The Trump administration announced Tuesday that it would seek separate trade agreement talks with the United Kingdom, the European Union, and Japan. No specifics on the talks were announced, as they are only at the preliminary stages and would not be able to officially start until next year.

“Under President Trump’s leadership, we will continue to expand U.S. trade and investment by negotiating trade agreements with Japan, the EU and the United Kingdom,” said U.S. Trade Representative Robert Lighthizer. “Today’s announcement is an important milestone in that process. We are committed to concluding these negotiations with timely and substantive results for American workers, farmers, ranchers, and businesses.”

The letter to Congress announcing the U.K. trade talks said that that the administration hopes to address "both tariff and non-tariff barriers and to achieve free, fair and reciprocal trade."

Japan represents the world's third-largest economy and the U.K. the fifth, while the U.S. and EU engage in $1.1 trillion in annual trade.

By law, the administration must consult with Congress 90 days prior to entering into any talks with foreign governments.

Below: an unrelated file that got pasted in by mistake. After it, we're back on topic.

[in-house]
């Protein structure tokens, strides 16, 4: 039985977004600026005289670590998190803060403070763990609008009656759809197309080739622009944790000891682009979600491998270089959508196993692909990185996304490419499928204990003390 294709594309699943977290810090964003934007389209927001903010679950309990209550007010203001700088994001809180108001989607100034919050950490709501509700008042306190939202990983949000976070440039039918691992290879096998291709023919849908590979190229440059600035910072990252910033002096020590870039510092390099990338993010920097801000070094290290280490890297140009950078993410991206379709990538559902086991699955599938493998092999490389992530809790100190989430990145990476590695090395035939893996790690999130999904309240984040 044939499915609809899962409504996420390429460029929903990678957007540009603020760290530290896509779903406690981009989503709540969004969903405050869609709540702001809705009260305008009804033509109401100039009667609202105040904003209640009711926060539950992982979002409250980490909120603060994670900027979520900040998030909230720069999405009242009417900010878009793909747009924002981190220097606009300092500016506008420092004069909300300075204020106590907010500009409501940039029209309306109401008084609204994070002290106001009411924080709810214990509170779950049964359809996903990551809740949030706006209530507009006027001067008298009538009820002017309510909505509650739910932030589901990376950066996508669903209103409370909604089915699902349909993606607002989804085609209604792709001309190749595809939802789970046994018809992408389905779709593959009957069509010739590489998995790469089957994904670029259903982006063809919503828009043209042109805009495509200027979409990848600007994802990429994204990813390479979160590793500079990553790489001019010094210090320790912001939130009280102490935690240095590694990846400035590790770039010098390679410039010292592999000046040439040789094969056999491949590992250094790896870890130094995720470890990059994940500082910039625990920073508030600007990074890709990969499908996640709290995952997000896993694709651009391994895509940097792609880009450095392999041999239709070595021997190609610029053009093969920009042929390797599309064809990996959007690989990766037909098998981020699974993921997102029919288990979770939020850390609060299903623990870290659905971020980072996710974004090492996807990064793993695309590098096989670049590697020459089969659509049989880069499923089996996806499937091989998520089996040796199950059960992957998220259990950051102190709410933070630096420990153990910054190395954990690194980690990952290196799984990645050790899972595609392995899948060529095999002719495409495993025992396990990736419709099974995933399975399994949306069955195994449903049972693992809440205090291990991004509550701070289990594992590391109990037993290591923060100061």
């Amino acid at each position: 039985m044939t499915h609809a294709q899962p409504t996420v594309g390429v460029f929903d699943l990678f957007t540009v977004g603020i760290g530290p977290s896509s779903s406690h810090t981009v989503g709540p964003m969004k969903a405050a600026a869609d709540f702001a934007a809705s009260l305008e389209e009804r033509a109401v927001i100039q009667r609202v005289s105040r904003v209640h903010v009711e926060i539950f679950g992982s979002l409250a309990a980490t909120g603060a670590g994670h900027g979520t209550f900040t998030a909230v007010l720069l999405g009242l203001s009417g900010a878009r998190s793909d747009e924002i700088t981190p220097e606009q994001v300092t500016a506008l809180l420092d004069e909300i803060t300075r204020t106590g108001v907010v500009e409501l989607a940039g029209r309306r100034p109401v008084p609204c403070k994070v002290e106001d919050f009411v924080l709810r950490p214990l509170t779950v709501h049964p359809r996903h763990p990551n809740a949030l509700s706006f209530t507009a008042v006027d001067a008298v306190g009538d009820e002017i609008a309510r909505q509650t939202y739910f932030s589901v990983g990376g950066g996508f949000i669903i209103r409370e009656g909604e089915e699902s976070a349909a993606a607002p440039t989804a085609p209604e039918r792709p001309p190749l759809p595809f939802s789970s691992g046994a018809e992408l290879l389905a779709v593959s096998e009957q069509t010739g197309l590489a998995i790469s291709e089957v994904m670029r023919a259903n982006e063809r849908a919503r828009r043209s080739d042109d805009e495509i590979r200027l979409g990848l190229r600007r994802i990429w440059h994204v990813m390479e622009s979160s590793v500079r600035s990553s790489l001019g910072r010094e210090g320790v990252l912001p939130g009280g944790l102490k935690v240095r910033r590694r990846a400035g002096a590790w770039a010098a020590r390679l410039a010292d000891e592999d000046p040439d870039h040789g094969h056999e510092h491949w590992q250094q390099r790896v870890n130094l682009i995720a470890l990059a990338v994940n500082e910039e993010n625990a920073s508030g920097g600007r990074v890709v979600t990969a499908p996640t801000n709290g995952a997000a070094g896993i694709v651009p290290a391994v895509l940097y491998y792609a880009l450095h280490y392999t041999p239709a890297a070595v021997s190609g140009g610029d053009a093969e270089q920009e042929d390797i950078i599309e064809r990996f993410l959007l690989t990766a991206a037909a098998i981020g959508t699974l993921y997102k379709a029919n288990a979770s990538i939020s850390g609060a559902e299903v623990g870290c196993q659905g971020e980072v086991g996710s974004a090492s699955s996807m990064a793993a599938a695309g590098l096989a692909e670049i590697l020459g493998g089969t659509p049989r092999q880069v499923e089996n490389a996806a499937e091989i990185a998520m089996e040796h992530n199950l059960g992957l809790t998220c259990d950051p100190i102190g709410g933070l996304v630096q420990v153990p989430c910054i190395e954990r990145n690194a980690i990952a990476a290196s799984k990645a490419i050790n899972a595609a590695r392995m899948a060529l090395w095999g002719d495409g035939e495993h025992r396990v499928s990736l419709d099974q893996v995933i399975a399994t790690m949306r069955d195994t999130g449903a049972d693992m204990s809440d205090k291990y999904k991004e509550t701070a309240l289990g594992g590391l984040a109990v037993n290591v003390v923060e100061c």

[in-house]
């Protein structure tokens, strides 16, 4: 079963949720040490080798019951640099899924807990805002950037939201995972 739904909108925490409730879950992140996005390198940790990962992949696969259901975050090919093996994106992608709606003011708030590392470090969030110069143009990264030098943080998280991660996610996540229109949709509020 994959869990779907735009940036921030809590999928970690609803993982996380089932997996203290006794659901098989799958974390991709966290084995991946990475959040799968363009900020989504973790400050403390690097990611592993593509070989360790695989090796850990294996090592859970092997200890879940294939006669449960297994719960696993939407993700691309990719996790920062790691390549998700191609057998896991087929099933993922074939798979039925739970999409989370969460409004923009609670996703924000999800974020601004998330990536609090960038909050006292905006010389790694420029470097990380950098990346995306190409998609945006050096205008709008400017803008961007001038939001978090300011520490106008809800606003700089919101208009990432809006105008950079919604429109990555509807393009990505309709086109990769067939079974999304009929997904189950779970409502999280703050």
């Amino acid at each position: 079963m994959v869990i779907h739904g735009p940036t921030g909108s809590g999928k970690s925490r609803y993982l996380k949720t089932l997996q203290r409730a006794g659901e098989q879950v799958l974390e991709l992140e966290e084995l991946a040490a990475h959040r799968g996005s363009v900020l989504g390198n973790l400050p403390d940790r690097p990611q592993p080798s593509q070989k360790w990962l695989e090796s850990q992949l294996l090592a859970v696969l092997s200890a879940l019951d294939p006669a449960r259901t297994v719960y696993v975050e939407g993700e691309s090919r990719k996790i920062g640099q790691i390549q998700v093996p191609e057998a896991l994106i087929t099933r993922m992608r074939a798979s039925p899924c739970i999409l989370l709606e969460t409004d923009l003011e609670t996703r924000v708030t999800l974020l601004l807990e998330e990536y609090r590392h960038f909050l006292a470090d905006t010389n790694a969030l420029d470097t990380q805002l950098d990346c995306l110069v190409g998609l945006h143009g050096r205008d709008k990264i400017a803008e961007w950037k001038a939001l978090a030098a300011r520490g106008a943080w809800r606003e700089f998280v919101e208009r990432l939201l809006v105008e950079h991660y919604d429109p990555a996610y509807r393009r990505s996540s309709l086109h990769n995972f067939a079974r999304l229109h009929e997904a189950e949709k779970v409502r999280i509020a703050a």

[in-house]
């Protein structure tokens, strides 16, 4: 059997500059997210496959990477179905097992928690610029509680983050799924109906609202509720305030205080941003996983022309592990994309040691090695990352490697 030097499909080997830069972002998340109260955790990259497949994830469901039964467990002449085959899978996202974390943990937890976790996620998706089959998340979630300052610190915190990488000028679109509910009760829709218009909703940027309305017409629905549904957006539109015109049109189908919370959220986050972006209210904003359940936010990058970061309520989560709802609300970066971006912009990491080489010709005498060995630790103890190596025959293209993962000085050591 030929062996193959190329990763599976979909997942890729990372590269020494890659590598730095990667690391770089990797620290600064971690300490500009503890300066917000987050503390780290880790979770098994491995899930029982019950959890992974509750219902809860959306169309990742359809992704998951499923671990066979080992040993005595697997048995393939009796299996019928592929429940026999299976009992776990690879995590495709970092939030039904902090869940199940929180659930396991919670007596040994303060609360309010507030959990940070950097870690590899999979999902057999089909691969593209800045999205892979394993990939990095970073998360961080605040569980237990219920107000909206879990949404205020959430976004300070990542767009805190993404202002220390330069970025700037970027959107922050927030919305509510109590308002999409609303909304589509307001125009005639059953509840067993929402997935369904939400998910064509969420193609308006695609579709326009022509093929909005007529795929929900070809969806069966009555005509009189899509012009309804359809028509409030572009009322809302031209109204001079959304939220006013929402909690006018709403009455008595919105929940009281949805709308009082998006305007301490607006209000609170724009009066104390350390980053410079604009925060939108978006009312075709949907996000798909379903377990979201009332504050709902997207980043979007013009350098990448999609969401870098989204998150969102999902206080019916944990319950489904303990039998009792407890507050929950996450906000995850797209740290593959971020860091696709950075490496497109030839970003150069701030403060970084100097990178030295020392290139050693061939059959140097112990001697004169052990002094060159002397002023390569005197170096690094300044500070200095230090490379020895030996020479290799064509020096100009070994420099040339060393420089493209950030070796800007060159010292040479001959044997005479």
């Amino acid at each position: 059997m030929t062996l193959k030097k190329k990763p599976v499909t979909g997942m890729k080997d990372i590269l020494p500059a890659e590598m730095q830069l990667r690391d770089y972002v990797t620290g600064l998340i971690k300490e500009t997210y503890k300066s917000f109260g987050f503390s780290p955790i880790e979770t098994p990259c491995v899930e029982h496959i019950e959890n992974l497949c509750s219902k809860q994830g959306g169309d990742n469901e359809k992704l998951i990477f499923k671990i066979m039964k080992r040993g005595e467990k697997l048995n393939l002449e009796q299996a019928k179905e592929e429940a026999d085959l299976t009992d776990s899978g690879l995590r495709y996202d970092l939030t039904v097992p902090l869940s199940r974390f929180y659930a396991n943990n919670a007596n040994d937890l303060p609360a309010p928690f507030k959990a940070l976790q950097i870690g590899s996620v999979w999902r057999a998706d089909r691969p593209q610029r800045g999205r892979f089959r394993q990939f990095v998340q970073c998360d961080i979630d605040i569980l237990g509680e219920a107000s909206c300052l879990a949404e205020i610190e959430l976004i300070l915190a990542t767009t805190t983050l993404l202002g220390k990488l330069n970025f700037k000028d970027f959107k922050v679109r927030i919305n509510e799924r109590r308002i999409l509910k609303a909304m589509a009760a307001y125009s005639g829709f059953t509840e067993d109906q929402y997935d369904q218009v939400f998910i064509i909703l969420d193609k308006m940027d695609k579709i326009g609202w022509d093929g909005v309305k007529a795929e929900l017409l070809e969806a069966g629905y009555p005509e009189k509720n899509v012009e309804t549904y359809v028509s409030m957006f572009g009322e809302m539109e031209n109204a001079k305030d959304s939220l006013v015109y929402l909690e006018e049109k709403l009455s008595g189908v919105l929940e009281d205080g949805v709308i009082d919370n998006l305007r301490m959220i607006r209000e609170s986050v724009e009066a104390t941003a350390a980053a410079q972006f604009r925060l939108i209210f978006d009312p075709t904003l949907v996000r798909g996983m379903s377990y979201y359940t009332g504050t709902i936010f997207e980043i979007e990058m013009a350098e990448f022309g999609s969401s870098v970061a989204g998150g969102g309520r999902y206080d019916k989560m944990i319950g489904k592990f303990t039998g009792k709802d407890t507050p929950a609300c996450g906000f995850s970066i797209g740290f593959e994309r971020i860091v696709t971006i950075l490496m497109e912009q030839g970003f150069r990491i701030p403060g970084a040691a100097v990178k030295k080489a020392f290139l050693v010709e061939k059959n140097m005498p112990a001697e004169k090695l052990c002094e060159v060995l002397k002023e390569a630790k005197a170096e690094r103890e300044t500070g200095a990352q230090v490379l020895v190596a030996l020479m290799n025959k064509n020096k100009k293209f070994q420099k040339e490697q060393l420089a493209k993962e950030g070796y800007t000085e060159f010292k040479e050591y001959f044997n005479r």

The announcement comes as the U.S. is also contemplating potential tariffs on auto and auto parts imports. A report from the Commerce Department that would indicate whether tariffs are necessary is overdue. Business lobbyists believe the report has been delayed until after the midterm elections in November. All three trade partners would be heavily hit should tariffs be put into place.

Trade groups sounded cautious optimism regarding the news. The Chamber of Commerce said it was "pleased" by the news and would monitor the progress closely. "The U.S. Chamber will work with the administration and Congress throughout the negotiations to ensure forthcoming discussions result in free and fair trade as well as adhere to the important objectives set forth in Trade Promotion Authority," Executive Vice President and Head of International Affairs Myron Brilliant said in a statement.

Republican free traders echoed the argument. "I am pleased that the administration is pursuing new trade agreements with several of our most important trading partners in accordance with Trade Promotion Authority," said Senate Finance Committee Chairman Orrin Hatch, R-Utah.